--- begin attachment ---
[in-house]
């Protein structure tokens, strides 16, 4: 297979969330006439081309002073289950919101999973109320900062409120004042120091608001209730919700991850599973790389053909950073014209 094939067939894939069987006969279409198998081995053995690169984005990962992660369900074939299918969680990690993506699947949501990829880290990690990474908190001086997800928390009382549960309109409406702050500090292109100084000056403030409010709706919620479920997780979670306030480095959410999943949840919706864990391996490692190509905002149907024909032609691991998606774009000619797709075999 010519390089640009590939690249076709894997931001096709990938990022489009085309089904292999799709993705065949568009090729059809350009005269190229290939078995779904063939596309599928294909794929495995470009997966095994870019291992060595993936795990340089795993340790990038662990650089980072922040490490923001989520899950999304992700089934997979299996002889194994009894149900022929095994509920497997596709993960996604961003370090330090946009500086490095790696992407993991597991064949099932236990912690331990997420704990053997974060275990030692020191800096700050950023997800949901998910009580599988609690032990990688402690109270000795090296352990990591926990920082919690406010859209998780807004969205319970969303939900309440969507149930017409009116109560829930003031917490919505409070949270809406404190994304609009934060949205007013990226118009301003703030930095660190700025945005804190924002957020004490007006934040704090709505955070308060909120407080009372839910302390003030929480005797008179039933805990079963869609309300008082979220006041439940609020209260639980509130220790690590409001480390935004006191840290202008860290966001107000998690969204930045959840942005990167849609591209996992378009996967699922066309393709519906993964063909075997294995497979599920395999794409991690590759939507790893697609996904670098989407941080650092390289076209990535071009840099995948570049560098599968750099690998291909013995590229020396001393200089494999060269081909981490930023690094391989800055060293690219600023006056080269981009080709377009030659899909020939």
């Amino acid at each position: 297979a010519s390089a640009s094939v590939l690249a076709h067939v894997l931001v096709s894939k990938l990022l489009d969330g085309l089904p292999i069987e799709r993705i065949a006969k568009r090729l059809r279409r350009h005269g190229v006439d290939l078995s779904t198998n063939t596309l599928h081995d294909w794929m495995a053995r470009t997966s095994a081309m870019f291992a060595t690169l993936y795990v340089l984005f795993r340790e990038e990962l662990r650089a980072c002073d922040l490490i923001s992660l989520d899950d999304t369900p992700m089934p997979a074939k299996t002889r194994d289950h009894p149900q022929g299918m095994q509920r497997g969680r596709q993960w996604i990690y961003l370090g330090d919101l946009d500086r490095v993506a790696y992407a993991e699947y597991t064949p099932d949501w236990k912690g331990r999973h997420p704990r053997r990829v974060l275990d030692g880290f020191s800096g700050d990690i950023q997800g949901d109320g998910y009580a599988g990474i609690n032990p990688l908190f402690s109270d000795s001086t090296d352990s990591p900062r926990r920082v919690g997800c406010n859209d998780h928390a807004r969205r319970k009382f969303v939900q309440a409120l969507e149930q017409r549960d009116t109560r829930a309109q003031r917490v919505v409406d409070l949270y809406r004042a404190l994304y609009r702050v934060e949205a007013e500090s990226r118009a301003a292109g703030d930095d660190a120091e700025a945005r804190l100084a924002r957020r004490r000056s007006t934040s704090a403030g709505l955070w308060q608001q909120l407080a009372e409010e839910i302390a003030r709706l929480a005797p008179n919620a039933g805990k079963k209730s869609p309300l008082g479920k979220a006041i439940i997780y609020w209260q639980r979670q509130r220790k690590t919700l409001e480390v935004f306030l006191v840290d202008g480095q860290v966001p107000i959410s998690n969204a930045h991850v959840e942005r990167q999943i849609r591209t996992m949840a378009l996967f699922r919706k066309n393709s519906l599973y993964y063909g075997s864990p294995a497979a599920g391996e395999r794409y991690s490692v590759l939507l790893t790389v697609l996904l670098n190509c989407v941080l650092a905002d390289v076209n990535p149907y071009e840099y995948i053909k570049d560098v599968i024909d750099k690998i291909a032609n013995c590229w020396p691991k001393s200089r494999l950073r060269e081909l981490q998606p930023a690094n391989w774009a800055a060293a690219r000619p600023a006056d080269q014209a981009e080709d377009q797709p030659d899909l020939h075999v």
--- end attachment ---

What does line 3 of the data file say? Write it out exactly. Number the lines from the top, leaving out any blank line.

């Amino acid at each position: 297979a010519s390089a640009s094939v590939l690249a076709h067939v894997l931001v096709s894939k990938l990022l489009d969330g085309l089904p292999i069987e799709r993705i065949a006969k568009r090729l059809r279409r350009h005269g190229v006439d290939l078995s779904t198998n063939t596309l599928h081995d294909w794929m495995a053995r470009t997966s095994a081309m870019f291992a060595t690169l993936y795990v340089l984005f795993r340790e990038e990962l662990r650089a980072c002073d922040l490490i923001s992660l989520d899950d999304t369900p992700m089934p997979a074939k299996t002889r194994d289950h009894p149900q022929g299918m095994q509920r497997g969680r596709q993960w996604i990690y961003l370090g330090d919101l946009d500086r490095v993506a790696y992407a993991e699947y597991t064949p099932d949501w236990k912690g331990r999973h997420p704990r053997r990829v974060l275990d030692g880290f020191s800096g700050d990690i950023q997800g949901d109320g998910y009580a599988g990474i609690n032990p990688l908190f402690s109270d000795s001086t090296d352990s990591p900062r926990r920082v919690g997800c406010n859209d998780h928390a807004r969205r319970k009382f969303v939900q309440a409120l969507e149930q017409r549960d009116t109560r829930a309109q003031r917490v919505v409406d409070l949270y809406r004042a404190l994304y609009r702050v934060e949205a007013e500090s990226r118009a301003a292109g703030d930095d660190a120091e700025a945005r804190l100084a924002r957020r004490r000056s007006t934040s704090a403030g709505l955070w308060q608001q909120l407080a009372e409010e839910i302390a003030r709706l929480a005797p008179n919620a039933g805990k079963k209730s869609p309300l008082g479920k979220a006041i439940i997780y609020w209260q639980r979670q509130r220790k690590t919700l409001e480390v935004f306030l006191v840290d202008g480095q860290v966001p107000i959410s998690n969204a930045h991850v959840e942005r990167q999943i849609r591209t996992m949840a378009l996967f699922r919706k066309n393709s519906l599973y993964y063909g075997s864990p294995a497979a599920g391996e395999r794409y991690s490692v590759l939507l790893t790389v697609l996904l670098n190509c989407v941080l650092a905002d390289v076209n990535p149907y071009e840099y995948i053909k570049d560098v599968i024909d750099k690998i291909a032609n013995c590229w020396p691991k001393s200089r494999l950073r060269e081909l981490q998606p930023a690094n391989w774009a800055a060293a690219r000619p600023a006056d080269q014209a981009e080709d377009q797709p030659d899909l020939h075999v």